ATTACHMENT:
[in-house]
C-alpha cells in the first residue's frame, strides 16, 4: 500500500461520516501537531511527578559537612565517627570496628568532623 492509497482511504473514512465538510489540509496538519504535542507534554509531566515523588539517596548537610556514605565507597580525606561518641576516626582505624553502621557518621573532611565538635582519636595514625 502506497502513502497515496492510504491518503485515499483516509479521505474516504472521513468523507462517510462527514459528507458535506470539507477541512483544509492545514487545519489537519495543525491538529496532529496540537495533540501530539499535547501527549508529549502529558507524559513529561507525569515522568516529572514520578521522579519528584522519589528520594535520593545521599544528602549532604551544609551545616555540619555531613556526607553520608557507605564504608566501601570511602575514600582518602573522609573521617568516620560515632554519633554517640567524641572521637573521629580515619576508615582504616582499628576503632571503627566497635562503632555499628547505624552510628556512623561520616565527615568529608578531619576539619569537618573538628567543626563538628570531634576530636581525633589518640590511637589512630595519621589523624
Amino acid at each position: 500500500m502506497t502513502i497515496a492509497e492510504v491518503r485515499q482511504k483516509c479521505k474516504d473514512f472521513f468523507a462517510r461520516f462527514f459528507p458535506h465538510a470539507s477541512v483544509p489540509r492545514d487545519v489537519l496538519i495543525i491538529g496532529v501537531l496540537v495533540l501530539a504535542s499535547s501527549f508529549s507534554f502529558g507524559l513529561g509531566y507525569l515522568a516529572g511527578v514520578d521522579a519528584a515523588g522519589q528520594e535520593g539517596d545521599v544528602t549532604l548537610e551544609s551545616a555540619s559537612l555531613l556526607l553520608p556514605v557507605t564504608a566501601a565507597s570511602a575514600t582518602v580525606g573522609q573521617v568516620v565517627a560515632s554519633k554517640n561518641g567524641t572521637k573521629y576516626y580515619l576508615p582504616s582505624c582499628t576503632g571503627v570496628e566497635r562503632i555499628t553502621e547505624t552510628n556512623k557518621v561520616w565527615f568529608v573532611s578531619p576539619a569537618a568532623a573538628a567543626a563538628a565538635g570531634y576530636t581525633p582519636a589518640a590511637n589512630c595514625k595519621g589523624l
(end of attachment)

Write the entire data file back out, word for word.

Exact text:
[in-house]
C-alpha cells in the first residue's frame, strides 16, 4: 500500500461520516501537531511527578559537612565517627570496628568532623 492509497482511504473514512465538510489540509496538519504535542507534554509531566515523588539517596548537610556514605565507597580525606561518641576516626582505624553502621557518621573532611565538635582519636595514625 502506497502513502497515496492510504491518503485515499483516509479521505474516504472521513468523507462517510462527514459528507458535506470539507477541512483544509492545514487545519489537519495543525491538529496532529496540537495533540501530539499535547501527549508529549502529558507524559513529561507525569515522568516529572514520578521522579519528584522519589528520594535520593545521599544528602549532604551544609551545616555540619555531613556526607553520608557507605564504608566501601570511602575514600582518602573522609573521617568516620560515632554519633554517640567524641572521637573521629580515619576508615582504616582499628576503632571503627566497635562503632555499628547505624552510628556512623561520616565527615568529608578531619576539619569537618573538628567543626563538628570531634576530636581525633589518640590511637589512630595519621589523624
Amino acid at each position: 500500500m502506497t502513502i497515496a492509497e492510504v491518503r485515499q482511504k483516509c479521505k474516504d473514512f472521513f468523507a462517510r461520516f462527514f459528507p458535506h465538510a470539507s477541512v483544509p489540509r492545514d487545519v489537519l496538519i495543525i491538529g496532529v501537531l496540537v495533540l501530539a504535542s499535547s501527549f508529549s507534554f502529558g507524559l513529561g509531566y507525569l515522568a516529572g511527578v514520578d521522579a519528584a515523588g522519589q528520594e535520593g539517596d545521599v544528602t549532604l548537610e551544609s551545616a555540619s559537612l555531613l556526607l553520608p556514605v557507605t564504608a566501601a565507597s570511602a575514600t582518602v580525606g573522609q573521617v568516620v565517627a560515632s554519633k554517640n561518641g567524641t572521637k573521629y576516626y580515619l576508615p582504616s582505624c582499628t576503632g571503627v570496628e566497635r562503632i555499628t553502621e547505624t552510628n556512623k557518621v561520616w565527615f568529608v573532611s578531619p576539619a569537618a568532623a573538628a567543626a563538628a565538635g570531634y576530636t581525633p582519636a589518640a590511637n589512630c595514625k595519621g589523624l